4 Ways To Be More Eco-Friendly This Winter

eco friendly winter

Everyone has a few valuable tips and tricks for staying warm in the winter without cranking up the heat. However, when it comes to Canadian winter, even the most hardened environmentalists could be tempted by the thermostat. We’re not suggesting you to freeze, so here are 4 easy ways for you to be more eco-friendly this winter!

Use Less Fuel

Using less fuel is an environmentally conscious practice for every season, but it is especially relevant in the colder winter months. Save fuel (and money) by coordinating and carpooling with coworkers and friends to work or social gatherings! More ambitious souls may choose run or bike throughout the colder months, but choosing public transit is a great option too! Taking public transportation is not only more cost-effective, it also helps to preserve your community’s infrastructure, and conserves a considerable amount of fuel.

You can also reduce your fuel consumption by reducing idling as much as you can. Most chilly motorists aren’t concerned with idling time, but reducing idling can have a real impact over several months of winter weather. Don’t wait for your car to completely defrost itself. If you have to run your vehicle before driving then clean off as much snow as you can and scrape your windows while your car warms up. This makes defrosting easier for your vehicle, allows your car’s interior to warm quicker, and gets you on the road sooner.

Reduce Light Pollution

While lights may not warm your body, they can definitely warm the soul. Everyone can agree that colourful ornamental lights are a perfect decoration for the festive season. That being said, excess or mismanaged light pollution from artificial light sources can have adverse effects on the human metabolism and sleep patterns. Look for LED or lumen lighting options for both your decorative lighting and your practical light fixtures and consider installing motion sensors for outdoor lighting!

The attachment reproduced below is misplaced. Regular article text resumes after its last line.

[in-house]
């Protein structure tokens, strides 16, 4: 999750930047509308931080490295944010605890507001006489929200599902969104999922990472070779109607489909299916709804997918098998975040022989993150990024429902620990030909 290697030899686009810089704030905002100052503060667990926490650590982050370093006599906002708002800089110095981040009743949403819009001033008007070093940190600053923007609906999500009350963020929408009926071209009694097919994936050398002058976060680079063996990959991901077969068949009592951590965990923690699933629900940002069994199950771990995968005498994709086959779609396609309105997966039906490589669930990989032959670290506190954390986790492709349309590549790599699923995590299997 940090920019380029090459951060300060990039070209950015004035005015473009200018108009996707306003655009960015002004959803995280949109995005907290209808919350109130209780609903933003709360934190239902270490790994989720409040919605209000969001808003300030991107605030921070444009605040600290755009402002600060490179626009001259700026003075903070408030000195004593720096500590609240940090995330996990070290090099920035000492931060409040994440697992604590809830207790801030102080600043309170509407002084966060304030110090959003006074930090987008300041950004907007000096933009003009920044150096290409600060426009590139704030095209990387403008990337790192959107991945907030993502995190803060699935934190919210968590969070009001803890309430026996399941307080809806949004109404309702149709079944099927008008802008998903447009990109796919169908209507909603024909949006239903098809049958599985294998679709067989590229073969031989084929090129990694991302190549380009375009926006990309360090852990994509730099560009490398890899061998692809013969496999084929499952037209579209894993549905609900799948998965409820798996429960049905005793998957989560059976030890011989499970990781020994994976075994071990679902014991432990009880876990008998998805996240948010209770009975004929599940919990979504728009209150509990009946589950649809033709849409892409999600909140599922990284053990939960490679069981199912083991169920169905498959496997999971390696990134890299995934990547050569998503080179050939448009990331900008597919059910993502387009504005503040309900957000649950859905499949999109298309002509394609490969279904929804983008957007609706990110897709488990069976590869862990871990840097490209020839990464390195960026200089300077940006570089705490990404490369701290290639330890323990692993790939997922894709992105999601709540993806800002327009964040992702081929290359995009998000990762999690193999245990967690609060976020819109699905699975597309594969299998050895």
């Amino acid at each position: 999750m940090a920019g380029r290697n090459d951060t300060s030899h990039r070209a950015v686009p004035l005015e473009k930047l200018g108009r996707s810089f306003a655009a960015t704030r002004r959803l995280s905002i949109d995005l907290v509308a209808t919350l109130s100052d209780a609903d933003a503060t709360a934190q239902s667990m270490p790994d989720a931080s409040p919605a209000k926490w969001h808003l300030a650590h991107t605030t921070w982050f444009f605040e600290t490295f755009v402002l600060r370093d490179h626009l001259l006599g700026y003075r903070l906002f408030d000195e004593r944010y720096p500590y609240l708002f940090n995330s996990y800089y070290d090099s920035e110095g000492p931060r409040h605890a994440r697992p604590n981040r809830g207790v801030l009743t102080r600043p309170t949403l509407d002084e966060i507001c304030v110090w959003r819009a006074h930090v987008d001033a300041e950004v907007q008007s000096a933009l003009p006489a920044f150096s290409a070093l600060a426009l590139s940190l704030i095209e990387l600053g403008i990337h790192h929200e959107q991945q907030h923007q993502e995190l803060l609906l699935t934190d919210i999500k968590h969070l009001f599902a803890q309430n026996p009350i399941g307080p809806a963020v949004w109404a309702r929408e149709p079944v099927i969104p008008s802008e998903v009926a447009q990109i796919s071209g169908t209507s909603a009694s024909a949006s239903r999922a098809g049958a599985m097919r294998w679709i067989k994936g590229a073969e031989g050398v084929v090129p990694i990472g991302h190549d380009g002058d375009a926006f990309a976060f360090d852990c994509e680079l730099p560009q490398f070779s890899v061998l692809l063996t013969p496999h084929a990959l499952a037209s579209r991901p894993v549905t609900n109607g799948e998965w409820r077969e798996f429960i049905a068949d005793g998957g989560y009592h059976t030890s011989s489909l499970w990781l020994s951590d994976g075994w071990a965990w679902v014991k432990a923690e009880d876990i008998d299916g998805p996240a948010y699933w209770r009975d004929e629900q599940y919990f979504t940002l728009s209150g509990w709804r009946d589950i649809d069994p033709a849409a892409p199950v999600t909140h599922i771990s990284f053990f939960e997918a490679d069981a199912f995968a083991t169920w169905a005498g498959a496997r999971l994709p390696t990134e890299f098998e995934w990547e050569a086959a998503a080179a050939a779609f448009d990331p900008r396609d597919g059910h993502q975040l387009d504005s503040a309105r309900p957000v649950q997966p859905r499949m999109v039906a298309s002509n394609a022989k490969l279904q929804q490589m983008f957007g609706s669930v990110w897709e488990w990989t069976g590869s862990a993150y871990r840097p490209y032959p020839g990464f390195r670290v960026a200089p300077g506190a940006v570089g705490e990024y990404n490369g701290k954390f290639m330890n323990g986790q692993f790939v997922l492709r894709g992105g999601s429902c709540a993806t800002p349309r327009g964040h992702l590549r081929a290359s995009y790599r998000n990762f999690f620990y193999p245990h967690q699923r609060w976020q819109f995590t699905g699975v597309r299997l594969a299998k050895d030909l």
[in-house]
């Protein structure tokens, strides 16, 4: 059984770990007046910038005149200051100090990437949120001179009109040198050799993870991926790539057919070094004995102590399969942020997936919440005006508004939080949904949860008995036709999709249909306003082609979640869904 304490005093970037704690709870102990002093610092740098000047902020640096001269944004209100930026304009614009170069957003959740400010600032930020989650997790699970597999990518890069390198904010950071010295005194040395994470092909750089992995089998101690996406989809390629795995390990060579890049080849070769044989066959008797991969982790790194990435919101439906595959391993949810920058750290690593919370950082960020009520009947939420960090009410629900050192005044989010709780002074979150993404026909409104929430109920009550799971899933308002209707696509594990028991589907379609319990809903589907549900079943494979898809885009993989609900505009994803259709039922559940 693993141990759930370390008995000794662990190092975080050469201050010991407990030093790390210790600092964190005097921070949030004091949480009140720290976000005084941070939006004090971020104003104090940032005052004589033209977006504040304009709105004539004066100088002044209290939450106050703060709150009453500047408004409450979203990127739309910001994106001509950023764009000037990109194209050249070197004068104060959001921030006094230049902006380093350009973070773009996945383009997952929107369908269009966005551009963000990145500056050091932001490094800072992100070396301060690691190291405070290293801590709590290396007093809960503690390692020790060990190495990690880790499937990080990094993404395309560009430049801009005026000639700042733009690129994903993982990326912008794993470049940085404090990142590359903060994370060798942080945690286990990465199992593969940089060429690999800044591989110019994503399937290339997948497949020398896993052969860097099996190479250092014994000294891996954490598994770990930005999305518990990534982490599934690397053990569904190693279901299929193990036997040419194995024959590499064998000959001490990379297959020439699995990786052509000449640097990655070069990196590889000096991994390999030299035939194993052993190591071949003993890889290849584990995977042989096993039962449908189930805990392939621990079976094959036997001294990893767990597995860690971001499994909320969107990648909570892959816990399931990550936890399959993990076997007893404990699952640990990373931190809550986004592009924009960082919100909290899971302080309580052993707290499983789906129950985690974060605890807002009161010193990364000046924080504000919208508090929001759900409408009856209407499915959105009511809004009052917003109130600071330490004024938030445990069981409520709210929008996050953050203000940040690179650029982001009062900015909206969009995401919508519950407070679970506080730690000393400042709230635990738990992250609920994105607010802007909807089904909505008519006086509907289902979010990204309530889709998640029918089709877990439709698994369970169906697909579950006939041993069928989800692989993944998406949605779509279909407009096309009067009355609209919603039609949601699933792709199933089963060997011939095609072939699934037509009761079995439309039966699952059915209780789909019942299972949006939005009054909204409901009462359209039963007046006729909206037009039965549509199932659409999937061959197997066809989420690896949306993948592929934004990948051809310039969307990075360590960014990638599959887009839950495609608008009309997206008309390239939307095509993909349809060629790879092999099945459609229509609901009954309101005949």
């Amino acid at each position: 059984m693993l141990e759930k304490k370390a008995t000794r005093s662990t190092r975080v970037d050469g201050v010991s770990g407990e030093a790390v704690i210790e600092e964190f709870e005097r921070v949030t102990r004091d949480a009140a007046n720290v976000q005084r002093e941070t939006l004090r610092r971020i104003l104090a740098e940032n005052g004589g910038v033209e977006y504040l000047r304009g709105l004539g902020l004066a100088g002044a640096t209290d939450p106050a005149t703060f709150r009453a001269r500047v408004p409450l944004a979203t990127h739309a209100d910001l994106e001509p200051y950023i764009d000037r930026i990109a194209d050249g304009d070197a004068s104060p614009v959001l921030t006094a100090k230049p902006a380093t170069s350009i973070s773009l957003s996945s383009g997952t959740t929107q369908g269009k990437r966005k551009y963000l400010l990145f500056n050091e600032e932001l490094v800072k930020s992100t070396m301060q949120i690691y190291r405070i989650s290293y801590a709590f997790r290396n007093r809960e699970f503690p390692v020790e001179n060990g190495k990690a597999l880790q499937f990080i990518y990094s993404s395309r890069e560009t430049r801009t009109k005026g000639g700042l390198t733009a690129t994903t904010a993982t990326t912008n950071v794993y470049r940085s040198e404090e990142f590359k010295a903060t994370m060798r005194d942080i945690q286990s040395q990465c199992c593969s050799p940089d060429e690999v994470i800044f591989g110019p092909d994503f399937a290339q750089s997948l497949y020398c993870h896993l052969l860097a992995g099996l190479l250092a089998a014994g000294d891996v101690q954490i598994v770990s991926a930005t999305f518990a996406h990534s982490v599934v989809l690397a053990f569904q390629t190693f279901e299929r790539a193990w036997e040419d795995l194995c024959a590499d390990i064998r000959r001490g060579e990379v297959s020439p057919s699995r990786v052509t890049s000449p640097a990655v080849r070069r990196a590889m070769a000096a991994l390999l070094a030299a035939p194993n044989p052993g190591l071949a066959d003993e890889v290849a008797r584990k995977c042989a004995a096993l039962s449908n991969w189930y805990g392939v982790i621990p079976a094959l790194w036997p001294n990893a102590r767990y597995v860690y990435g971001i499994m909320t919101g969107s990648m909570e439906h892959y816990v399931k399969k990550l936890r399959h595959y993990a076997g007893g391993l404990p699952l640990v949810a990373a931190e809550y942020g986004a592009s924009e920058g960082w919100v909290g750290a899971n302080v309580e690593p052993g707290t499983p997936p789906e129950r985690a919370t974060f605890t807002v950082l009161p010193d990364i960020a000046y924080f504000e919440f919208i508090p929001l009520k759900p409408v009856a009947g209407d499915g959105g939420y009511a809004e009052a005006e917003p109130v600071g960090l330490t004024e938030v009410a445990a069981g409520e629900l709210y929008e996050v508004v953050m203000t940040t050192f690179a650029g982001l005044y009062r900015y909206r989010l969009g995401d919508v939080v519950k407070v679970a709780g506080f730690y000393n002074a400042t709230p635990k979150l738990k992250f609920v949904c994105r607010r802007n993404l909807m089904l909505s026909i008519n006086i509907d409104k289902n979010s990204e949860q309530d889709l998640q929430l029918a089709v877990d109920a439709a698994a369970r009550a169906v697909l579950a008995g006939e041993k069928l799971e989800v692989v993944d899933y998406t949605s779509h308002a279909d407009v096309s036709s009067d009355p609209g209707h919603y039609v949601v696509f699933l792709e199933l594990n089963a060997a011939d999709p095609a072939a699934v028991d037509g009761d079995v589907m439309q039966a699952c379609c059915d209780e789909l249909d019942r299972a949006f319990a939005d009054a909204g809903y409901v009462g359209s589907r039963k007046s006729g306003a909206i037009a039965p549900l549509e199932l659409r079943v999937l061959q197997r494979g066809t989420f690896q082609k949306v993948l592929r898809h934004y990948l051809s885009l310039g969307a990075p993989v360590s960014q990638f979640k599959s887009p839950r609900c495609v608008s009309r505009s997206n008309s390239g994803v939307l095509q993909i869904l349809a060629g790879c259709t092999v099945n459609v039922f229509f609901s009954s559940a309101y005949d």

Choosing the right energy efficient products goes a long way, but being mindful of your own habits is the best policy. Open the blinds to let in natural light. Turn lights off in rooms that you’re not using. Set a timer or remember to turn off your decorative outdoor lights before going to bed. The winter months can get pretty dreary sometimes, but, by reducing unnecessary light pollution in and around your home, you can live greener without being left in the dark.

Stay Warm the Natural Way

It’s quick and easy to turn lights on and off in your home, but it takes more than the flick of a switch to heat a cold room. Try bringing heat from room to room with you by raising your own internal body temperature. Practicing Yoga or any other regular exercise improves circulation and raises your resting body temperature even after a workout.

There is also a variety of foods that can boost your internal temperature. Putting some honey in your coffee or ginger in your tea, mixing some dried fruits into your cereal or oatmeal, or cooking with root vegetables are all healthy ways to naturally warm your body!

Another option is adding houseplants to your living space. There are many health benefits to having houseplants in your home: They help reduce carbon dioxide levels in your home, reduce airborne dust pollution, and improves your immune system. Houseplants also increase your home’s humidity levels and allow air to trap heat for longer periods of time.

But, if nothing else, don’t forget layers! Nothing beats a soft and comfy sweater and a fashionable pair of leg warmers on a cold winter night.

Set It But Don’t Forget It

Of course warming yourself won’t be enough to heat your home so make sure to get the most out of your home’s heating methods. If you can’t replace old or inefficient windows and doors then use caulking to seal any drafts you can find. Install plastic wrap over any windows that are losing heat and use other barriers, like heavy curtains, to keep as much heat inside as possible.

As mentioned above, however, being mindful is the best policy when setting your thermostats. Some homes have dedicated electric heating registers for individual rooms. If this is the case then, like light pollution, avoid overheating rooms you are not using or don’t plan on using that day. Programmable thermostats can be set to maintain different temperatures at different times. If you do not have a programmable thermostat, then remember to turn down the temperature before you leave for work, or before bed when everyone is curled up cozy in a cocoon of blankets.

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